Interestingly, it is not just spaces, but over the past decade, teachers have increasingly taken on a different role within the classroom. There have been two key transformations in the way teachers influence pupils. The first one is the teacher role as facilitator. Teachers no longer “give” the knowledge, for children to then remember and regurgitate or apply to the appropriate test. Children have the knowledge at their fingertips through the use of technology in every lesson. At Regent International School, we enable children to work wonders with this knowledge, applying the principals of Blooms Taxonomy with the pupils directing their own complexity of thinking. The teachers do not own this process, the pupils do.
The second way that teaching has changed involves the teacher playing the role of a second parent. Children’s mental health has been at the forefront of the educational agenda for the past 10 years; with stretched capacity of Service Providers and frightening statistics surrounding the number of children with mental health problems, it has become increasingly necessary for the teacher to step in and support. At Regent, our teachers are required to understand the emotional, attitudinal and behavioural patterns and signals of every child in their class. They are expected to intervene at the crucial moments and provide support to pupils and often, parents and they are expected to refer pupils to our in-house Counsellors. Child Protection is the singular most important aspect of any teacher’s role.
More so, schools in the UAE are encouraged to take innovative approaches which provide pupils with experiences beyond the norm. At Regent, our outstanding Curriculum Design and Implementation is an area which gives scope for the development of innovation and ensures that it is relevant, rigorous and purposeful. Enquiry and Project-Based based learning, whilst not new approaches, are taking a new direction with the implementation of technology and the increasing focus on mastery and depth in the post-2014 Curriculum. With the increasing emphasis on metacognition in classrooms, our pupils at Regent International School have a daily diet of facilitated learning which means that they are increasingly able to problem solve through taught skills and come up with solutions to fulfil the high-expected outcomes of their projects or enquiry. This approach prepares children for their future in the truest sense and allows them to apply skills and intelligence not even visible on a Curriculum guidance document. Teaching and Learning are no longer about following the book.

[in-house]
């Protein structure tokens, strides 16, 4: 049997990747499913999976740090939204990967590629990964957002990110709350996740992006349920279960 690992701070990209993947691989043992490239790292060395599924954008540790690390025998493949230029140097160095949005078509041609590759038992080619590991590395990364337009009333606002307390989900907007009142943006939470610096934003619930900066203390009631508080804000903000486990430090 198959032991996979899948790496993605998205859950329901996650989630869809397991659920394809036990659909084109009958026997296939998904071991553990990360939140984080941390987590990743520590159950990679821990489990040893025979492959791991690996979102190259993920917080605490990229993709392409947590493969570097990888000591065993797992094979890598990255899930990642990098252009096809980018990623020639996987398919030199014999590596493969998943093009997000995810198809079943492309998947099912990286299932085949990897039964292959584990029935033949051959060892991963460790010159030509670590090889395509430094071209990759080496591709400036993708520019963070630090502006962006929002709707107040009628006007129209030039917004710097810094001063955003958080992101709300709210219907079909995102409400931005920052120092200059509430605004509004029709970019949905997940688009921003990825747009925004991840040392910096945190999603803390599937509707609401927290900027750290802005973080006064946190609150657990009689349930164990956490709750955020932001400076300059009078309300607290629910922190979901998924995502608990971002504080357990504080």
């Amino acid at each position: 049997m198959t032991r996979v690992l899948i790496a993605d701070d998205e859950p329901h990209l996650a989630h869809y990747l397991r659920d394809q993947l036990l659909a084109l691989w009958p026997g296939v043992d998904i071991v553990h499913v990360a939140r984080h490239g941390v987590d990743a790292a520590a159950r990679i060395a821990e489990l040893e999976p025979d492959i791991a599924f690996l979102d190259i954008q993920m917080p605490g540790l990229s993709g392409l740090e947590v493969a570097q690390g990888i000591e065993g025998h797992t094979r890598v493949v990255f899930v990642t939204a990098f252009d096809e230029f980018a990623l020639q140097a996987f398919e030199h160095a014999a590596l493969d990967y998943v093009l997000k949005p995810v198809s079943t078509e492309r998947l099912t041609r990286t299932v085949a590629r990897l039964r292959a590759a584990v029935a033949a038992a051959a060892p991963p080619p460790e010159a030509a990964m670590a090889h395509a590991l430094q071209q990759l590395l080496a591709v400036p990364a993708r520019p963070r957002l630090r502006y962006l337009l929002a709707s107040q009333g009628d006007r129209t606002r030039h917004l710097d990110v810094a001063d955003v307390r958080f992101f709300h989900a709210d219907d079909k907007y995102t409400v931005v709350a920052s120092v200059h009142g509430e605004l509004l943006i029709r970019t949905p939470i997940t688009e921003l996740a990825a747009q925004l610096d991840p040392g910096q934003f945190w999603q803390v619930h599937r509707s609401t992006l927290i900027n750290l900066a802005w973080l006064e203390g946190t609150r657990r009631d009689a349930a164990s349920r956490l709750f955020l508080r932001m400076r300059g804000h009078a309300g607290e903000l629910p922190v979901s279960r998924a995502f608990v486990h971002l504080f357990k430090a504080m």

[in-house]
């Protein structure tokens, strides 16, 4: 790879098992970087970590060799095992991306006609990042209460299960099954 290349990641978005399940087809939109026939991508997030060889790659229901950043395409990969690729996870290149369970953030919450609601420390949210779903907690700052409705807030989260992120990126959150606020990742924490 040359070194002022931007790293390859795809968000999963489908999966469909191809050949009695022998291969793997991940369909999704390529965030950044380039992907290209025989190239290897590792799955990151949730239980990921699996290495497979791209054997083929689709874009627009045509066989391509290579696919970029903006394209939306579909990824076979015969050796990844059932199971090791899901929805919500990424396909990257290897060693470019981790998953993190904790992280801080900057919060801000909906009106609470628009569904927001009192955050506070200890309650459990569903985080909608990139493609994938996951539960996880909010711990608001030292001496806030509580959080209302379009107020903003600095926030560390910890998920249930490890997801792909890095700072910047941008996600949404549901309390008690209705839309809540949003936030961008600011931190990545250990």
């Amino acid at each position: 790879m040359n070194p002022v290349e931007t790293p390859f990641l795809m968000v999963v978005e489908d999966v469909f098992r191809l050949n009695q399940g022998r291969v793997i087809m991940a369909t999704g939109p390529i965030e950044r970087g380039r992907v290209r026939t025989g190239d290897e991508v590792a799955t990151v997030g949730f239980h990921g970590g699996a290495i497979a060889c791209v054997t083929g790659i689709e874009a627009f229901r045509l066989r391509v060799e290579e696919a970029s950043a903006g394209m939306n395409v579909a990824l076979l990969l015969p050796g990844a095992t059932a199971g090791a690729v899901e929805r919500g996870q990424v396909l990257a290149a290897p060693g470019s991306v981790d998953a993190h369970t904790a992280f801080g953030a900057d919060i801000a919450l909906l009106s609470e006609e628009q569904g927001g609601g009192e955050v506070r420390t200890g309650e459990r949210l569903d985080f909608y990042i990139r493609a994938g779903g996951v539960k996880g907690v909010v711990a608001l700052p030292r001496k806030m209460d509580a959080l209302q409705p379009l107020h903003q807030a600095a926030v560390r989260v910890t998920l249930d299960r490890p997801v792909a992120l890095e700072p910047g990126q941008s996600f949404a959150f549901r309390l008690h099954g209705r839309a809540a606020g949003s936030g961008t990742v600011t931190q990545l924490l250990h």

Technology will allow multi-collaboration and flipped learning, ensuring that the time spent in school is utilised to problem solve, create and innovate. These flexible learning spaces will allow pupils to take full control over the functionality of their environment, flipping from collaborative to independent study within seconds and creating flexibility which will accommodate a project of almost any size. Flexible spaces and Flipped learning will form the basis of all project units of study whilst the teacher moves from being the facilitator of today to the mentor of tomorrow; an enhanced role providing expertise and support, emotional guidance and a role model that will allow pupils to achieve their own self-directed goals.
To understand how a Regent education can shape the future of your child, I encourage you to plan your visit to Regent International School by clicking here.
P.S.: What is Blooms Taxonomy
Bloom’s taxonomy is a powerful learning tool that helps students understand concepts by appraising, arguing, assessing, attaching, comparing, defending, judging, predicting, and evaluating.
Mrs Gaynor Dale
Regent International School